Goal Setting Strategy #1: To Tell or not to Tell

Some people like to tell anyone who will listen all about their goals, and others like to keep a tight lid on their goals until they have at least made some significant progress. I use to tell everybody I knew the minute I had decided to shoot for a new goal. The only problem was, I spoke too soon. I would get what I thought had to be a brilliant idea and before I had thought it through, I would shout it to the rooftops. Problem with that strategy, I soon discovered, was that I ended up looking foolish when I abandoned my goals two days into the process.

Now, I keep my new goals to myself until I have made significant progress. While I sometimes think I have a brilliant idea, this lets me save face if I decide two days later that my idea wasn’t feasible at all. Now, when my friends and family hear about my goals, I’ve already worked on them enough to have put forth a good amount of effort and they are much more believable to those I confide in.

Bottom line: The important thing about sharing your goals with others is to share them with those who will be truly supportive of you and your journey with setting and reaching your goals.

Goal Setting Strategy #2: Put Your Goals in Writing

Don’t just think about your goals. Write them down! Then write down each step you will need to take to reach each particular goal. A wise man once said, “A goal is a dream with a date.” Give your goals dates, that is, deadlines. That doesn’t mean you can’t extend the deadlines as long as you are making progress. Assigning a deadline to your goals lends a sense of urgency to the process. Goals without deadlines are nothing more than wishes so don’t stress about the deadline you assign to each of your goals, change it if need be, but do assign a reasonable deadline.

Goal Setting Strategy #3: Check in Often

You don’t want to merely decide to reach a goal, write it down, and then leave it alone until you’ve made it a reality. That is, unless your goal can be reached almost instantly and in that case, you really don’t need to write it down at all. Checking in means that you check in with your goals every now and then. You decide. Once a week or once a month is when many people choose to re-evaluate their goals. Some people actually do this on a daily basis. The important thing is that by checking in on your own goals on a regular basis and reviewing what you have done and what steps still need to be taken, keeps the goal fresh in your mind so that you will be more apt to act on the specific steps you need to take to reach your goals.

You’ve heard about setting goals all of your life and now you are ready to commit yours to paper. Congratulations! Follow these four easy goal setting steps for success.

Define Your Goal

Sounds overly simplistic, doesn’t it? Maybe you just want to lose a few pounds or buy a new car or house or improve an important relationship. What is it you need to define? Regardless of what category your goal falls into, break it down into simple, manageable steps so that you will know exactly what it is you need to do to reach your goal. For example, if your goal is to buy a new house, how much will that house cost? How big will it be? Will you need to move across town or across the country to occupy it once you have it? See what I mean? Define exactly what your goal entails so that you can come up with the specific steps you will need to reach it.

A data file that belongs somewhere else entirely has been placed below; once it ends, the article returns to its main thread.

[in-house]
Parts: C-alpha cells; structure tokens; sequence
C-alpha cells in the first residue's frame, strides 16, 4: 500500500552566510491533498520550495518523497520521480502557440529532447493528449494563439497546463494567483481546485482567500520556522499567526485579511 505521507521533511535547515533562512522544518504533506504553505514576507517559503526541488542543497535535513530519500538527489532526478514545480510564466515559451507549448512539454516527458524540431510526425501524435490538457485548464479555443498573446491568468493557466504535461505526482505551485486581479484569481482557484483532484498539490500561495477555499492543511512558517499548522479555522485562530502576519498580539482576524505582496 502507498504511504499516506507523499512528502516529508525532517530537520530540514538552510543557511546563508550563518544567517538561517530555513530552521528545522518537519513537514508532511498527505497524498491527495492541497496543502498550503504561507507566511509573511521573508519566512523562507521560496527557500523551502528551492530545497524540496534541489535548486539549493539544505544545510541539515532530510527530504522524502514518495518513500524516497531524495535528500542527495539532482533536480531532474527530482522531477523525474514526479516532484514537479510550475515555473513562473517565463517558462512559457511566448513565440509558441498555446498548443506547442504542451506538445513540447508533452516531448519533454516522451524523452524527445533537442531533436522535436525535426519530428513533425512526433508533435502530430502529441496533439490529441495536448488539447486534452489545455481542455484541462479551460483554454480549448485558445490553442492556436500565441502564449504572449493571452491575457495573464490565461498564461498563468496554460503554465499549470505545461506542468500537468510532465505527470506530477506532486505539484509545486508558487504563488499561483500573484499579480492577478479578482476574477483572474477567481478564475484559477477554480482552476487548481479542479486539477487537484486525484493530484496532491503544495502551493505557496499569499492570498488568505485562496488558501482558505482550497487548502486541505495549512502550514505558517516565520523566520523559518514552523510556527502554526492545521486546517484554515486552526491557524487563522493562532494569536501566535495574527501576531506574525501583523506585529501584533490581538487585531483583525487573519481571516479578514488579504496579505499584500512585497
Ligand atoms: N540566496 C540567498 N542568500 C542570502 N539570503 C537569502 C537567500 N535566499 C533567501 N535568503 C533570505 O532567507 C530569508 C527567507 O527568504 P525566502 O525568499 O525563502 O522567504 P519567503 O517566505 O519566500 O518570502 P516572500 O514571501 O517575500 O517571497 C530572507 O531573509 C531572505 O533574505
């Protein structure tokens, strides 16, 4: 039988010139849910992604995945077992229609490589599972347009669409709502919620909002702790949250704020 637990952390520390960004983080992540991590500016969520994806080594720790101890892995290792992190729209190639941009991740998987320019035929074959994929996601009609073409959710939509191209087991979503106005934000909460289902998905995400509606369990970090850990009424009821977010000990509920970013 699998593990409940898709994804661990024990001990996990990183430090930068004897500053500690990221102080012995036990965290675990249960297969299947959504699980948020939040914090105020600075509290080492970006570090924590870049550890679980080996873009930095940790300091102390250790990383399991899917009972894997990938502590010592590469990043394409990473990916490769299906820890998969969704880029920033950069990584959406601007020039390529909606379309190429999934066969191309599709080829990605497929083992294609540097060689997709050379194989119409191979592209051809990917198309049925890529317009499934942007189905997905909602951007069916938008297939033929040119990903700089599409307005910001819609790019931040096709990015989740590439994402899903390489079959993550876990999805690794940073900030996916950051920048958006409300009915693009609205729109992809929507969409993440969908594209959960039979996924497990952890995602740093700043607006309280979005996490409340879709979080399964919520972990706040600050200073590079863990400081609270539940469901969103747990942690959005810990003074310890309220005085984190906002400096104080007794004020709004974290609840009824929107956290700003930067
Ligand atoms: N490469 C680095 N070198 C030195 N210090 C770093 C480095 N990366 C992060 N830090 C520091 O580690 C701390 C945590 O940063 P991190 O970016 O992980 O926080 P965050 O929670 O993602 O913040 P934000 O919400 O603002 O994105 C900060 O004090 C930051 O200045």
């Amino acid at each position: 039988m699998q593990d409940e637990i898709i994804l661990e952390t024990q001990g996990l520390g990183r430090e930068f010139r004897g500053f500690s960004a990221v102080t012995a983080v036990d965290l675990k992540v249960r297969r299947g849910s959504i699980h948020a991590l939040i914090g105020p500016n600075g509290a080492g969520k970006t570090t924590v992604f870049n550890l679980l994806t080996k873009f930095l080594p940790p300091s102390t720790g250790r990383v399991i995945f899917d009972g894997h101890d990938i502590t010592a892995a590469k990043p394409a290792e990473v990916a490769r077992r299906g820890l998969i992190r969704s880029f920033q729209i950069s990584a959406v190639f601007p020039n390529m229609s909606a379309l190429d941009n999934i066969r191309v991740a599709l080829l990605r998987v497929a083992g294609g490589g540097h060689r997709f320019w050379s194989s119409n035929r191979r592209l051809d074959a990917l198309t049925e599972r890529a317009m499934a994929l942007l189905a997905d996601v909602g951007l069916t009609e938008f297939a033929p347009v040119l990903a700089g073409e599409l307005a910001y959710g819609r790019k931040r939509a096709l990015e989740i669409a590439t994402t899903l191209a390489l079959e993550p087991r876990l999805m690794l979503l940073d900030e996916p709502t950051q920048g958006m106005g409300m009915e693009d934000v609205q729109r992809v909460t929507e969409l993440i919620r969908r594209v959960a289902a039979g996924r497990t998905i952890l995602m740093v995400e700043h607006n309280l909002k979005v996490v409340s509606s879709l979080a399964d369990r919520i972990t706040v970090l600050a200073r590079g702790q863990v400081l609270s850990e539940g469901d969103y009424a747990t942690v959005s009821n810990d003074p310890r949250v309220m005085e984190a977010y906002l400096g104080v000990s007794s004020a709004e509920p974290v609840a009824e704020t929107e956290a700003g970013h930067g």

Define Your Purpose for Setting and Reaching This Goal

Why are you doing this? Sticking with the example above, why do you want to buy a new house? Is it so your children will have a stable and secure place to live? Is it so you will never have to pay rent again? Knowing exactly why reaching this goal is important to you is an important part of the goal setting and reaching process. Define your purpose and you will fuel your goal setting muscles.

Define Your Assets

What do you have going for you regarding the realization of this goal? For example, if your goal is to buy a new house, what does your credit report look like? If you don’t know, obtain a copy of it now because this could be an important part of your goal reaching process. If you have excellent credit, note this on your goal setting sheet; this will empower you during times of discouragement. If you need to improve your credit before you can reach the goal of buying a new house, you have just identified a step you’ll need to take as part of your house buying goal. By defining your assets that relate to your goal, you will succeed not only in empowering yourself with the range of assets you already have available to you regarding the realization of your goal but you will identify additional steps that need to be taken as well.

Define Your Liabilities

Liabilities don’t have to be negative. Think of them as positive steps you need to take to reach your goal. For example, if you don’t yet have the job you will need to have in order to make mortgage payments on the house you want to buy, it is important to realize that now and set a goal that will aid you in paying for the house once you get it. By defining your assets and liabilities you will be able to recognize the steps you need to take in order to realize your goals. Don’t worry if you get sidetracked and come up with ten smaller goals that need to be reached in order to realize your major goal. That’s all part of the process and will fuel you as you take steps to make the big dreams come true!